GFB News Magazine
GFB commodity committees discuss ag issues
By Jennifer Whittaker
Georgia Farm Bureau (GFB) held individual meetings this spring for its 20 commodity advisory committees that represent water and the state’s top crops and livestock.
Each committee consists of GFB members who produce the commodity their committee represents. Committee members give GFB input on issues affecting their commodities and guide GFB’s legislative position on these issues. County Farm Bureaus nominate committee members.
“Implementing the policy that you, our members, develop is the most important thing Farm Bureau does,” GFB President Tom McCall told committee members as they met.
Leaders of state commodity organizations working on behalf of their various commodities attended some meetings. GFB’s Vegetable Commodity Advisory Committee heard an update from Georgia Fruit & Vegetable Growers Association Legislative Director Chris Butts. Georgia Cattlemen’s Association Executive Vice President Dale Sandlin spoke to the Beef Committee.
During the GFB Peanut Committee meeting, Georgia Peanut Commission Executive Director Don Koehler reported the GPC is allocating $886,235 to fund 42 research projects during the 2021-22 research budget year to address peanut production issues such as peanut breeding, irrigation/water management, pests, weed and disease management.
While speaking to the GFB Cotton Committee, Georgia Cotton Commission Executive Director Taylor Sills encouraged cotton growers to enroll in the U.S. Trust Protocol program - designed to increase the reputation of and demand for U.S. grown cotton by measuring and verifying the sustainability of U.S. cotton. Grower participation includes an on-line self-assessment that asks growers questions about their farming practices, such as tillage and water usage. Individual farm data won’t be shared but will be aggregated to develop a wide picture of U.S. cotton’s sustainability. Cotton leaders hope to enroll 50% of the U.S. cotton crop in the program.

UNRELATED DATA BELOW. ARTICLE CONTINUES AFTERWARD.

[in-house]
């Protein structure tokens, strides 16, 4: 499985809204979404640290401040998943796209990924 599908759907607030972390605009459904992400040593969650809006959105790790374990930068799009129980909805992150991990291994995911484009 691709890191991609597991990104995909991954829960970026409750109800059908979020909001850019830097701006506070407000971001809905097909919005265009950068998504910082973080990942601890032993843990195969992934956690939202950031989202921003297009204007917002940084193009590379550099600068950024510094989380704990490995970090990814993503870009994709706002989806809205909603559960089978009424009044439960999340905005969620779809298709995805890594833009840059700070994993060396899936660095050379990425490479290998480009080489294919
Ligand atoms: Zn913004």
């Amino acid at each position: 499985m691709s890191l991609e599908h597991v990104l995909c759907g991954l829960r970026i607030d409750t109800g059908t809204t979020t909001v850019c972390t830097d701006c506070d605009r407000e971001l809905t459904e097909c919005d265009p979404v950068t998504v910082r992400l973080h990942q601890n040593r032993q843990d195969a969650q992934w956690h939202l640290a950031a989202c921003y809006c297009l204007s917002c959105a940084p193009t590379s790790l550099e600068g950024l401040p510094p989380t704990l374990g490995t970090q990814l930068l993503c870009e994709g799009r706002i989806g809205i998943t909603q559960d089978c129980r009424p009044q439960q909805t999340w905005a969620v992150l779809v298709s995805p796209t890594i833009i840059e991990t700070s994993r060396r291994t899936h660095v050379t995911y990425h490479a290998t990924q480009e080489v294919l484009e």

Several GFB committees toured facilities close to Macon related to their commodities. Members of the GFB Beef and Goat & Sheep Committees toured Midsouth Packers in Forsyth.
GFB Cotton Committee members toured the USDA Cotton & Tobacco Macon Classing Office that grades all cotton grown in Georgia, Alabama and Florida. Macon Classing Office Area Director Noah Bell and USDA graders Benjamin Graham and Ieisha Queen discussed the higher presence of seed coat fragments found in the 2020 cotton crop.
Graham showed committee members cotton samples with lots of seed coat fragments so they could see what the classers saw. Graham and Queen explained how trained certified cotton classers manually inspect cotton samples for things such as plant matter, seed coat fragments, plastic, etc. This visual inspection is performed on every cotton sample in addition to the computer test that measures the cotton sample’s color, fineness, fiber strength and length, and trash percent area.
Employees of the USDA classing offices go through a four-week training session and must pass a USDA exam to become certified to class/grade cotton samples.
Georgia Forestry Commission Director Tim Lowrimore welcomed the GFB Forestry Committee to the GFC headquarters outside Macon detailing GFC’s services.
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